How do you explain setbacks and unfortunate events, such as the stress of having to call a very difficult client after the market tanks, to yourself?
How do you persevere and remain resilient under adverse circumstances, which are part and parcel of every financial services professional’s career?
Do you look at setbacks as overwhelming catastrophes or as challenging hurdles that can be overcome?
As you know, I wrote “The Financial Advisor’s Stress Mastery Guide” with more than 77 proven prescriptions for success over stress for financial advisors. Advisors frequently ask me if I had to choose the most powerful, researched-based, proven psychological strategy to build resilience to stress, what would it be? Here’s the answer:
This sounds simplistic, but the psychological definitions of optimistic and pessimistic expectations are not as simple as looking at the glass half empty or half full.
Burgeoning research by Dr. Martin Seligman, “Learned Optimism,” involved hundreds of studies where financial professionals were assessed as to whether they were hard-wired through their DNA and life experiences to interpret negative events and setbacks in their lives with optimistic or pessimistic attributions and expectations.
Those who dealt with the setbacks with an optimistic expectation were significantly more successful and less stressed than their pessimistic counterparts and their washout rates were half those with the pessimistic orientations.
This concept is so powerful, that Dr. Seligman and his associates have even shown strong relationships between optimistic expectation and eradication of diseases and life extension![Tweet “#Advisors, it’s time to beat #stress. Here is the most powerful stress management secret.”]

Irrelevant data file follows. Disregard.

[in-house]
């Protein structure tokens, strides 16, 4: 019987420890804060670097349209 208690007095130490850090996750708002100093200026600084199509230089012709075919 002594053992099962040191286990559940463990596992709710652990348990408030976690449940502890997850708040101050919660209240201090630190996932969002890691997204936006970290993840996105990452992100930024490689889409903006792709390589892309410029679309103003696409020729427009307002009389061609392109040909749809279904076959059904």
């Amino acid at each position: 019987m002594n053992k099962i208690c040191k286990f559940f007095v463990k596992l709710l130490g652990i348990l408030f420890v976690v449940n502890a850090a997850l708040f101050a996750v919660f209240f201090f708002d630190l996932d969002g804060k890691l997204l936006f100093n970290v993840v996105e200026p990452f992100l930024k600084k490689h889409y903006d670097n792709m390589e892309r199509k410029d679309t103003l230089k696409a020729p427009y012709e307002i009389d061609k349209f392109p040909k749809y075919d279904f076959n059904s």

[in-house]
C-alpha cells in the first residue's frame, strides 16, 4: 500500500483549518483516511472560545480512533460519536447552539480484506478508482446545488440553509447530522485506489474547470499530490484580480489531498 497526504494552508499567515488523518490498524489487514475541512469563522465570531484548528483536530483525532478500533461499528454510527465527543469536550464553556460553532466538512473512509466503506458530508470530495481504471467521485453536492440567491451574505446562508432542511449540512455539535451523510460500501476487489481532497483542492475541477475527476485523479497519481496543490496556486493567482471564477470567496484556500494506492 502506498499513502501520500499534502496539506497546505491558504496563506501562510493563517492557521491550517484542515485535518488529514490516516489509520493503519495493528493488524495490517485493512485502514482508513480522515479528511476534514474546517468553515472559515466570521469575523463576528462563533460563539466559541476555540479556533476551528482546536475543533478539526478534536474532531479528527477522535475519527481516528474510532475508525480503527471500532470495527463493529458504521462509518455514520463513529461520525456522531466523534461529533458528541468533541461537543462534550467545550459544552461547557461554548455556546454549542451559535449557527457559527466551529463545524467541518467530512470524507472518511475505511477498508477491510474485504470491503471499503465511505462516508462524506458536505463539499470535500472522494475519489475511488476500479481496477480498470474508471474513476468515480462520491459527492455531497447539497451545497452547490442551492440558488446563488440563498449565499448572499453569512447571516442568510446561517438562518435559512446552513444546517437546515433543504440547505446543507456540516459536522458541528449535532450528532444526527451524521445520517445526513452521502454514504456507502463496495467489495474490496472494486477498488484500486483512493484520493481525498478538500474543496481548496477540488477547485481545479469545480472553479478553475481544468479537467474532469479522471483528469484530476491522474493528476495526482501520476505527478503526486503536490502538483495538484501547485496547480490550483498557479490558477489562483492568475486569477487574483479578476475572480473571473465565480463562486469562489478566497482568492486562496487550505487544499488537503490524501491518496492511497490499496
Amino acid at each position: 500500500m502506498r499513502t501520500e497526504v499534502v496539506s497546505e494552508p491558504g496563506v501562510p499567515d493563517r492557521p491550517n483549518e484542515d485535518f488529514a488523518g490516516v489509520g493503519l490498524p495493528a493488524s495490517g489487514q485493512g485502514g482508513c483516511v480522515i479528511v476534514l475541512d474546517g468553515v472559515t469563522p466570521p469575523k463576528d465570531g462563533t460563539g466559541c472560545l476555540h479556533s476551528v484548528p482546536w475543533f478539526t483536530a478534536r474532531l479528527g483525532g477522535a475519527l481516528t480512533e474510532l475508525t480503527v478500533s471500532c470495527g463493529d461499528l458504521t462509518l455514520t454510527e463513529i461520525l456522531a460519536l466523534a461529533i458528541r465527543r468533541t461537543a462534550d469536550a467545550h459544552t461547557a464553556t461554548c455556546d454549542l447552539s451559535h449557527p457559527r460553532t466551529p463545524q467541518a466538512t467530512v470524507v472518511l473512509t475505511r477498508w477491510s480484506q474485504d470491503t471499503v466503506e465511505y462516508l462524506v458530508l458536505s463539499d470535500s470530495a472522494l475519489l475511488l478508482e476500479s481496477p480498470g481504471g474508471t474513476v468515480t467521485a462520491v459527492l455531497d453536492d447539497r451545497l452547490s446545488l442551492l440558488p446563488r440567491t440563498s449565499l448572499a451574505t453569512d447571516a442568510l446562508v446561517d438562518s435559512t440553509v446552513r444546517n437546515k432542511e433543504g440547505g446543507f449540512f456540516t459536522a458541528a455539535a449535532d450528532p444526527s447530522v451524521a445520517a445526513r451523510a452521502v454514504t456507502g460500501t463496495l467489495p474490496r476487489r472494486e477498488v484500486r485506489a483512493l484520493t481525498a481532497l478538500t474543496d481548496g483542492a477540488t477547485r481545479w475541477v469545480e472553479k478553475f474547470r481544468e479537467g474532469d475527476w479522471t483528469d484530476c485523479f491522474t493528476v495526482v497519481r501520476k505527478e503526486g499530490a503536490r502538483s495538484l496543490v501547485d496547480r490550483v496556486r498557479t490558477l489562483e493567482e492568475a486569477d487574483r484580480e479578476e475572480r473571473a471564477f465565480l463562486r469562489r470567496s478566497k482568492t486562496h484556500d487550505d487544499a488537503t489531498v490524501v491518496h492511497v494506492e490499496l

When bad things happen, pessimistically hard wired people tell themselves such things as, “It’s my fault, it’s a permanent flaw of mine, it’s always going to be this way, probably for the rest of my life.”
They look at the unfortunate outcome or setback as having an internal cause, being permanent and pervasive, indicative of their overall incompetence.
I refer to this kind of self-talk as “linguistic toxicity.” It leads to feelings of hopelessness and helplessness, adding not only stress but often depression to the advisor’s moods.
You would think that when good things happen (e.g., market rallies) that even pessimistically hard wired advisors would feel relief and calm. Wrong! When good things happen to pessimistically hard wired people, they typically view them as:
People who are hard wired or learn to give themselves optimistic explanations for setbacks that take place in their lives view them as follows:
I refer to this type of self-talk as “linguistic nutrition.” These optimistically oriented advisors go with the flow and keep their outlook very positive, regardless of the obstacles and challenges they face.
Optimistically oriented people expect good outcomes to occur frequently.
Obviously, it is extremely important for people who are not hard wired to be attributing unfortunate outcomes optimistically to learn how to remove their pessimistic thinking habits and change them to optimistic ones.
Wondering how to make the shift from pessimism to optimism, consistently? Any licensed, cognitive-behavioral therapist is equipped to help you to make these consistent changes, which will change your life. If you wish to discuss how I can help you to accomplish these changes, via phone or Skype mentoring, simply contact me at (949) 510-5660.